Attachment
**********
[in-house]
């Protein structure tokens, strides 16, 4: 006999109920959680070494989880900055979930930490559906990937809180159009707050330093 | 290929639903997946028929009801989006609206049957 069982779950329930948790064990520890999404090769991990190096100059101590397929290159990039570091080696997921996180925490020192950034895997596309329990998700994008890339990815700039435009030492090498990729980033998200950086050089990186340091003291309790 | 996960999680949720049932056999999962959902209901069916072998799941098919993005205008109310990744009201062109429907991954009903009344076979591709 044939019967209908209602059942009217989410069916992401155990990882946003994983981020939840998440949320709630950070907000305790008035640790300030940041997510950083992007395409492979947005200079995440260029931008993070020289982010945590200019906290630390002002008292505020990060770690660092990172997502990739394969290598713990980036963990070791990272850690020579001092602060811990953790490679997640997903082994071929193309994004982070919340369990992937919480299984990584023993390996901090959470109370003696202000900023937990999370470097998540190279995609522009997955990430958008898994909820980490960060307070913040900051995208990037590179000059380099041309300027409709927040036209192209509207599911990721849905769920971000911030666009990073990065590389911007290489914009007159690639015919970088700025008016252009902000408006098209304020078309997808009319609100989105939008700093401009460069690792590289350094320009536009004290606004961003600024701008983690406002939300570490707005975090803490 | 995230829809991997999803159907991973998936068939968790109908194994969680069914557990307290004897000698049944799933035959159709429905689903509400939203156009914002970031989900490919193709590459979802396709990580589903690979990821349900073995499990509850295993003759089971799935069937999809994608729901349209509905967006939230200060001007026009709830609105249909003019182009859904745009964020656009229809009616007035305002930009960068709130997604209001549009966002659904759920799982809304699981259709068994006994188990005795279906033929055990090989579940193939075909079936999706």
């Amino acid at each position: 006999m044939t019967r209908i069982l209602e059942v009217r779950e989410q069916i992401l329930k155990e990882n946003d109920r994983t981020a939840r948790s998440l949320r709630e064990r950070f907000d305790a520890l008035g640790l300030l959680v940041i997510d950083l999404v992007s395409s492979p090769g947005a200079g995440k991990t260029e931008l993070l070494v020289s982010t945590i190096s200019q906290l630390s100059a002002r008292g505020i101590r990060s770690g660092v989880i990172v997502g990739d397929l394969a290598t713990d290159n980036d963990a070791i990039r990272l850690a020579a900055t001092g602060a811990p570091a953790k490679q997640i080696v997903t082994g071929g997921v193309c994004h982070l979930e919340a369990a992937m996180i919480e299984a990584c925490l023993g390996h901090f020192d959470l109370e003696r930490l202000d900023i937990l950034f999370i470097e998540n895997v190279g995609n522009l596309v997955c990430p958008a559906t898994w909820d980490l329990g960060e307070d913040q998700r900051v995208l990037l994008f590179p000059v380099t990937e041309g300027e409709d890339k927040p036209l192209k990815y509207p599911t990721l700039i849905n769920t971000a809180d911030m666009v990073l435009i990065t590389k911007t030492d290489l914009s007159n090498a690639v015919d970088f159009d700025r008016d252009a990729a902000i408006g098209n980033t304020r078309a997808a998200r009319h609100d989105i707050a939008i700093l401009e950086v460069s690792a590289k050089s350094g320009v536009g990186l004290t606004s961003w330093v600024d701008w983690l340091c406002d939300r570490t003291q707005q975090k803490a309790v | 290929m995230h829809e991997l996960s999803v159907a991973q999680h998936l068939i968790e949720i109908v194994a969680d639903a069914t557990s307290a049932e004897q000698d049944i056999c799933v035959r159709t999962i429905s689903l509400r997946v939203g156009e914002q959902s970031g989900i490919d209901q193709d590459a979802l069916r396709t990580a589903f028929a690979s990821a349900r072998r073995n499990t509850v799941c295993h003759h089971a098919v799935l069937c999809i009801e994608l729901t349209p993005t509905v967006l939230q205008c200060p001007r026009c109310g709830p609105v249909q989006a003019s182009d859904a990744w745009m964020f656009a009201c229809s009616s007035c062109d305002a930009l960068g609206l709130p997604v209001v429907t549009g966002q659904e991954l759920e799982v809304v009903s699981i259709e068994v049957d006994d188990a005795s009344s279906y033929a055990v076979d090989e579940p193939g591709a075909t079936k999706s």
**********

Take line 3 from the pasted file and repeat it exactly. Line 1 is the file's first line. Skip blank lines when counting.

């Amino acid at each position: 006999m044939t019967r209908i069982l209602e059942v009217r779950e989410q069916i992401l329930k155990e990882n946003d109920r994983t981020a939840r948790s998440l949320r709630e064990r950070f907000d305790a520890l008035g640790l300030l959680v940041i997510d950083l999404v992007s395409s492979p090769g947005a200079g995440k991990t260029e931008l993070l070494v020289s982010t945590i190096s200019q906290l630390s100059a002002r008292g505020i101590r990060s770690g660092v989880i990172v997502g990739d397929l394969a290598t713990d290159n980036d963990a070791i990039r990272l850690a020579a900055t001092g602060a811990p570091a953790k490679q997640i080696v997903t082994g071929g997921v193309c994004h982070l979930e919340a369990a992937m996180i919480e299984a990584c925490l023993g390996h901090f020192d959470l109370e003696r930490l202000d900023i937990l950034f999370i470097e998540n895997v190279g995609n522009l596309v997955c990430p958008a559906t898994w909820d980490l329990g960060e307070d913040q998700r900051v995208l990037l994008f590179p000059v380099t990937e041309g300027e409709d890339k927040p036209l192209k990815y509207p599911t990721l700039i849905n769920t971000a809180d911030m666009v990073l435009i990065t590389k911007t030492d290489l914009s007159n090498a690639v015919d970088f159009d700025r008016d252009a990729a902000i408006g098209n980033t304020r078309a997808a998200r009319h609100d989105i707050a939008i700093l401009e950086v460069s690792a590289k050089s350094g320009v536009g990186l004290t606004s961003w330093v600024d701008w983690l340091c406002d939300r570490t003291q707005q975090k803490a309790v | 290929m995230h829809e991997l996960s999803v159907a991973q999680h998936l068939i968790e949720i109908v194994a969680d639903a069914t557990s307290a049932e004897q000698d049944i056999c799933v035959r159709t999962i429905s689903l509400r997946v939203g156009e914002q959902s970031g989900i490919d209901q193709d590459a979802l069916r396709t990580a589903f028929a690979s990821a349900r072998r073995n499990t509850v799941c295993h003759h089971a098919v799935l069937c999809i009801e994608l729901t349209p993005t509905v967006l939230q205008c200060p001007r026009c109310g709830p609105v249909q989006a003019s182009d859904a990744w745009m964020f656009a009201c229809s009616s007035c062109d305002a930009l960068g609206l709130p997604v209001v429907t549009g966002q659904e991954l759920e799982v809304v009903s699981i259709e068994v049957d006994d188990a005795s009344s279906y033929a055990v076979d090989e579940p193939g591709a075909t079936k999706s």